Get to the point – what is a short term rental?
This gets to the heart of the matter. The City of San Diego does not have a definition of a “short term rental” or a “short term vacation rental” in the zoning code. As a result, the term is tossed around in a very casual way that doesn’t lead to any real understanding. For purposes of this post, I’ll define it as renting any real or personal property, home, portion of a home to any person who pays for the right to stay for less than 30 days. As you’ll see in a moment, this definition encompasses many situations and we might be better off with a tiered approach that treats different uses in different ways depending on the circumstance or location.
Once we accept that the current San Diego Municipal Code is inadequate to address the issues this new phenomenon raises, then we can get to the much more meaningful step of deciding what ought to replace it. And an important ancillary issue is what part of our City government – the City Attorney or the civil service Development Services staff – ought to be charged with interpreting the law once we do figure it out.
While the City may continue to try to squeeze the variety of uses that fit under the category of renting property for less than 30 days into some neat existing box, the reality is we’d be better off simply realizing the shortcomings and creating a stand-alone regulatory framework for this type of use. To help, I’ve included the table below.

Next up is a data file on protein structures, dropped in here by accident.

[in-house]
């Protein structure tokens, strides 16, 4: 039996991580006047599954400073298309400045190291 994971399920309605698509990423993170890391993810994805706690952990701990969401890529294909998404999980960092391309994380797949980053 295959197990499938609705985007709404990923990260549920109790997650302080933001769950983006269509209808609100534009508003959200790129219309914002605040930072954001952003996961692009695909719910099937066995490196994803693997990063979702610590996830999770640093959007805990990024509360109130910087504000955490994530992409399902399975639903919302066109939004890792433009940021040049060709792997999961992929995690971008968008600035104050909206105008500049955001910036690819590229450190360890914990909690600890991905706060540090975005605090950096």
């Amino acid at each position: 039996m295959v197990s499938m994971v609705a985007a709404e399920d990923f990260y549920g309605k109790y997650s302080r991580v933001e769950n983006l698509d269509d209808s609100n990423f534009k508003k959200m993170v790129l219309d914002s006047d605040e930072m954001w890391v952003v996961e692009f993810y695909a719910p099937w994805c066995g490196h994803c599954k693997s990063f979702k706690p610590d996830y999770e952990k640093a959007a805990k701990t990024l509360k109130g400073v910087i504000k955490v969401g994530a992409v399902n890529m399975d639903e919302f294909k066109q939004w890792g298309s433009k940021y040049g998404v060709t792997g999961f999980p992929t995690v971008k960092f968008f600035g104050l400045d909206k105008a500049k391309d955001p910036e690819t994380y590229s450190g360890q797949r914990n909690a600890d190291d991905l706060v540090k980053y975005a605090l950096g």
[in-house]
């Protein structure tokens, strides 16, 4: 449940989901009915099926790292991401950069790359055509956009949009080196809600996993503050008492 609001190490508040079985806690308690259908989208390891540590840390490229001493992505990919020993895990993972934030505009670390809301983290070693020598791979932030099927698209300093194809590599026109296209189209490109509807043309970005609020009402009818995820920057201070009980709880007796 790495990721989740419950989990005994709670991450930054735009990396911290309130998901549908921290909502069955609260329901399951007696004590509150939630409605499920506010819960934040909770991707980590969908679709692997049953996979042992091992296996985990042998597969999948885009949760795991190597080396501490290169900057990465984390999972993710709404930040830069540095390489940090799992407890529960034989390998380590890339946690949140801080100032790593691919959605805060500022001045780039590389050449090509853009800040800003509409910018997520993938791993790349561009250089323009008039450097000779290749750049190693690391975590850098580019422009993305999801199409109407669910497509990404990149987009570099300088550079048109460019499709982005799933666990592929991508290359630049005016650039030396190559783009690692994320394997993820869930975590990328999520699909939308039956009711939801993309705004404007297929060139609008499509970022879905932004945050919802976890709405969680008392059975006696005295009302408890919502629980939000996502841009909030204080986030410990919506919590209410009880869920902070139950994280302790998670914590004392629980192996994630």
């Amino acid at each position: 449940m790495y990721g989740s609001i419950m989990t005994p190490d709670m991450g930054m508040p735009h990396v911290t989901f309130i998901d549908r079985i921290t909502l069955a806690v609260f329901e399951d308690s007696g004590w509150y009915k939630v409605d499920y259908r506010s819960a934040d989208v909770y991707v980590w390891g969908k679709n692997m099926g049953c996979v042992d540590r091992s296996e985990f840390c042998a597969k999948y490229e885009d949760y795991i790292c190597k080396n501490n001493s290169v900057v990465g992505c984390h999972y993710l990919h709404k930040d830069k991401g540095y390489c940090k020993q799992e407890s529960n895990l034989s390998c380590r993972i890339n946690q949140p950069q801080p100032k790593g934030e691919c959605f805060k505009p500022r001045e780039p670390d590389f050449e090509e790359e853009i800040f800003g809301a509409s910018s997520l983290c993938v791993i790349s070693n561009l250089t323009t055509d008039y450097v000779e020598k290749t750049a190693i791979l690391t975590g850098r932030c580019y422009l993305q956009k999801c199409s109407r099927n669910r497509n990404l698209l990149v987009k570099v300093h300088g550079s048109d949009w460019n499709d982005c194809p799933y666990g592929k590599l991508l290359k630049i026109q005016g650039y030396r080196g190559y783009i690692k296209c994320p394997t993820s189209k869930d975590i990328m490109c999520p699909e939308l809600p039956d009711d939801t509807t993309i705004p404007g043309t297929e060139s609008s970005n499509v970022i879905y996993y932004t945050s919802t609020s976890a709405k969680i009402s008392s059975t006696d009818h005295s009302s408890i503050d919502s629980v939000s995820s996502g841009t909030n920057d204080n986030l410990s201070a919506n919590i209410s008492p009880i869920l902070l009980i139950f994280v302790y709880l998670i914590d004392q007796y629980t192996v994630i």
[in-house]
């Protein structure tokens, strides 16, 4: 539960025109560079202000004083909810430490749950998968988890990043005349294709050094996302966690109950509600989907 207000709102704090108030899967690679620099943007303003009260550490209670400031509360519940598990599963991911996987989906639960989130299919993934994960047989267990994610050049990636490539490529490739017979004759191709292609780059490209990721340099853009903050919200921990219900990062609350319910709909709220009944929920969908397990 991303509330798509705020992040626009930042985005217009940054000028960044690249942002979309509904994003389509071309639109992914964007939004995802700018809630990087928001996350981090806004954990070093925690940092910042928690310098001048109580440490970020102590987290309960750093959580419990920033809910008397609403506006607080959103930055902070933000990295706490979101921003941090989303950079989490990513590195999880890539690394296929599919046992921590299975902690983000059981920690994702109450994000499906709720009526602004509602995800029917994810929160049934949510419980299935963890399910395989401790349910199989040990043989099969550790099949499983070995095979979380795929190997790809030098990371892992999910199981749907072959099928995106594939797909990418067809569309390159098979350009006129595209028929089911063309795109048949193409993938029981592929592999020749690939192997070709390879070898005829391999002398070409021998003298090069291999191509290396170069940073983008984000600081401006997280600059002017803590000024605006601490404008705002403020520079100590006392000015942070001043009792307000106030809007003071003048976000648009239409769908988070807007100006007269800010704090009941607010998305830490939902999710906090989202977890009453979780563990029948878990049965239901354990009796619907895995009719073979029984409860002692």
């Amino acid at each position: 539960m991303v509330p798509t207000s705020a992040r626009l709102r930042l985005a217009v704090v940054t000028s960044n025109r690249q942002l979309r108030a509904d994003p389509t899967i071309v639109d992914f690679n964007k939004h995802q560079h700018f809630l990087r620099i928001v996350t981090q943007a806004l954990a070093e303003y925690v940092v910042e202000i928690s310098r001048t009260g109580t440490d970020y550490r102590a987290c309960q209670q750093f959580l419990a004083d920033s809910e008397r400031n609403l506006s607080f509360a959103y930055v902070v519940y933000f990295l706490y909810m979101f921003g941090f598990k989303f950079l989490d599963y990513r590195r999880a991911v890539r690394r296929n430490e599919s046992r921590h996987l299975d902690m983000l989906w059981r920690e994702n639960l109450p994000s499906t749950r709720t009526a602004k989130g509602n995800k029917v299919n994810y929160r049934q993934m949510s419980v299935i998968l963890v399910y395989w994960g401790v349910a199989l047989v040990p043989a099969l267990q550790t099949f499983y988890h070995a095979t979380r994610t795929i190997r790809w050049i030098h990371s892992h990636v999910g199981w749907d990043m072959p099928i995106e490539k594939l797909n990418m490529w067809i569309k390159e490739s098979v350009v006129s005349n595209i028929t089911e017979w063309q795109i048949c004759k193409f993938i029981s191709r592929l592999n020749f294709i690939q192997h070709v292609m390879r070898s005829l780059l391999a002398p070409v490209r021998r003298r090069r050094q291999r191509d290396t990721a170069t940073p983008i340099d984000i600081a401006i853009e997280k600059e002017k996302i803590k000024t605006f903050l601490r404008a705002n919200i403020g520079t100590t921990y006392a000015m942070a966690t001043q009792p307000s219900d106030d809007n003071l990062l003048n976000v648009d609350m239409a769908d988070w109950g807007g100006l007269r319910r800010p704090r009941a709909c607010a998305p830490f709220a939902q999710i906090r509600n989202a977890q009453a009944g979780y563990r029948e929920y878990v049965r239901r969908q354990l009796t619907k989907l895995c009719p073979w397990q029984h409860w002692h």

The above framework can help us think through the real issues that exist. For instance, do opponents really intend to eliminate every two-week foreign exchange stay, every weekend guest, and every renting out of a home when you take a quick vacation in every residential neighborhood? Conversely, do the supporters really want a free-for-all in which the only difference between the house on the corner and the Marriott is the sign and the little chocolates on the pillow? Should it matter if the homeowner or some responsible designee lives in the home? Do we want different rules for certain beach zones than other beach zones or certain hotel-deficient parts of town versus the heavily concentrated ones? These are all interesting questions that could use well-reasoned answers.